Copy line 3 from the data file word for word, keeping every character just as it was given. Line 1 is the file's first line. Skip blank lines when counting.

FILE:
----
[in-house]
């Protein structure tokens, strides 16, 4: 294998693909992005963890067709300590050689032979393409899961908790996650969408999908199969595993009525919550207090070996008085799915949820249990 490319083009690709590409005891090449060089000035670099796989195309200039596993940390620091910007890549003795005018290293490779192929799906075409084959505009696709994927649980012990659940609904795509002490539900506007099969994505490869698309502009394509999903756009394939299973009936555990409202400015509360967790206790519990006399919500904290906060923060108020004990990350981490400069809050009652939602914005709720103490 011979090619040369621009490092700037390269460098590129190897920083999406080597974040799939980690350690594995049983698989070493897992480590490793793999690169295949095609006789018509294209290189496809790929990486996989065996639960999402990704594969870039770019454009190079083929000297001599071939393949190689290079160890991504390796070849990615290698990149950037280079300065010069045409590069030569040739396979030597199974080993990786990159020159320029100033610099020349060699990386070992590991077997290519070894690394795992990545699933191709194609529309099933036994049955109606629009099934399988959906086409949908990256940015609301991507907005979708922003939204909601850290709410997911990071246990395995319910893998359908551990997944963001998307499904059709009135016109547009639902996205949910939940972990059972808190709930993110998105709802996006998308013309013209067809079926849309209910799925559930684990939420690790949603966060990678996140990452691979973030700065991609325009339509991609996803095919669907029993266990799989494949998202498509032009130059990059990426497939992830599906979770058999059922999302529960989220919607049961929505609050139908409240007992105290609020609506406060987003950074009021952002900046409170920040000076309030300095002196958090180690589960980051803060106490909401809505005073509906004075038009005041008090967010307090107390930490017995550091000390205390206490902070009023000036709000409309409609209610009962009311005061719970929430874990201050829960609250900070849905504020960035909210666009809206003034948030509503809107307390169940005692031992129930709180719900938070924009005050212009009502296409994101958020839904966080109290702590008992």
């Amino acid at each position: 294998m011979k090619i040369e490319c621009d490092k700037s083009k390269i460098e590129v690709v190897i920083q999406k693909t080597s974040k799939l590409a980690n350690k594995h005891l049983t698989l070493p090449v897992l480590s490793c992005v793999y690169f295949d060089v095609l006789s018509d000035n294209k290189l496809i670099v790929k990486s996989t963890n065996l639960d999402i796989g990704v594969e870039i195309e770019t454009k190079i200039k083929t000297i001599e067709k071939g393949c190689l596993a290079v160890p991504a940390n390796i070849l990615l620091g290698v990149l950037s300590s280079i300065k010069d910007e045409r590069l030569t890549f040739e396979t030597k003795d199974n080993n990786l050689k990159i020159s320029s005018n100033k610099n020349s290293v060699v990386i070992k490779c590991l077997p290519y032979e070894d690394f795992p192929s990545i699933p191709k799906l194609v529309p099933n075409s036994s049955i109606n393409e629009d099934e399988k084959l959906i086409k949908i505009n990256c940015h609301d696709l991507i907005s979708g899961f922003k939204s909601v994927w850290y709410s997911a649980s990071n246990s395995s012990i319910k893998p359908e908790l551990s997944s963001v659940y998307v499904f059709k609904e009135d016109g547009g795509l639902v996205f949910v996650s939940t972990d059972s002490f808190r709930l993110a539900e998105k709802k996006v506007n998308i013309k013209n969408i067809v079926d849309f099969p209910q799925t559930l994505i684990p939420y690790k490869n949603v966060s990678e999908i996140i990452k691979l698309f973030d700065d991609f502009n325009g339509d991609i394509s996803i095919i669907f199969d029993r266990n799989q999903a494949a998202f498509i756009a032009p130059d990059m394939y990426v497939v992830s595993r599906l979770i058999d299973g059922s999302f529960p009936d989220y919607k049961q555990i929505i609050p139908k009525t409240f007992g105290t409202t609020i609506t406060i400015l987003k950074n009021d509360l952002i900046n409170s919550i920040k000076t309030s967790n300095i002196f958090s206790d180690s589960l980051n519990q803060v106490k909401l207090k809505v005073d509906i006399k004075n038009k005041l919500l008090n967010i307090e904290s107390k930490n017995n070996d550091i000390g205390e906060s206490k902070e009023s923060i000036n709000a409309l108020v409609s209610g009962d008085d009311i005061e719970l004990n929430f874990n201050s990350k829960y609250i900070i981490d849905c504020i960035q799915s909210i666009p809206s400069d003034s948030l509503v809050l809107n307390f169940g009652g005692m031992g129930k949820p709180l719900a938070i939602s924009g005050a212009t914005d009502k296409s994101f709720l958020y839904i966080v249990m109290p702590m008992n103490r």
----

């Amino acid at each position: 294998m011979k090619i040369e490319c621009d490092k700037s083009k390269i460098e590129v690709v190897i920083q999406k693909t080597s974040k799939l590409a980690n350690k594995h005891l049983t698989l070493p090449v897992l480590s490793c992005v793999y690169f295949d060089v095609l006789s018509d000035n294209k290189l496809i670099v790929k990486s996989t963890n065996l639960d999402i796989g990704v594969e870039i195309e770019t454009k190079i200039k083929t000297i001599e067709k071939g393949c190689l596993a290079v160890p991504a940390n390796i070849l990615l620091g290698v990149l950037s300590s280079i300065k010069d910007e045409r590069l030569t890549f040739e396979t030597k003795d199974n080993n990786l050689k990159i020159s320029s005018n100033k610099n020349s290293v060699v990386i070992k490779c590991l077997p290519y032979e070894d690394f795992p192929s990545i699933p191709k799906l194609v529309p099933n075409s036994s049955i109606n393409e629009d099934e399988k084959l959906i086409k949908i505009n990256c940015h609301d696709l991507i907005s979708g899961f922003k939204s909601v994927w850290y709410s997911a649980s990071n246990s395995s012990i319910k893998p359908e908790l551990s997944s963001v659940y998307v499904f059709k609904e009135d016109g547009g795509l639902v996205f949910v996650s939940t972990d059972s002490f808190r709930l993110a539900e998105k709802k996006v506007n998308i013309k013209n969408i067809v079926d849309f099969p209910q799925t559930l994505i684990p939420y690790k490869n949603v966060s990678e999908i996140i990452k691979l698309f973030d700065d991609f502009n325009g339509d991609i394509s996803i095919i669907f199969d029993r266990n799989q999903a494949a998202f498509i756009a032009p130059d990059m394939y990426v497939v992830s595993r599906l979770i058999d299973g059922s999302f529960p009936d989220y919607k049961q555990i929505i609050p139908k009525t409240f007992g105290t409202t609020i609506t406060i400015l987003k950074n009021d509360l952002i900046n409170s919550i920040k000076t309030s967790n300095i002196f958090s206790d180690s589960l980051n519990q803060v106490k909401l207090k809505v005073d509906i006399k004075n038009k005041l919500l008090n967010i307090e904290s107390k930490n017995n070996d550091i000390g205390e906060s206490k902070e009023s923060i000036n709000a409309l108020v409609s209610g009962d008085d009311i005061e719970l004990n929430f874990n201050s990350k829960y609250i900070i981490d849905c504020i960035q799915s909210i666009p809206s400069d003034s948030l509503v809050l809107n307390f169940g009652g005692m031992g129930k949820p709180l719900a938070i939602s924009g005050a212009t914005d009502k296409s994101f709720l958020y839904i966080v249990m109290p702590m008992n103490r």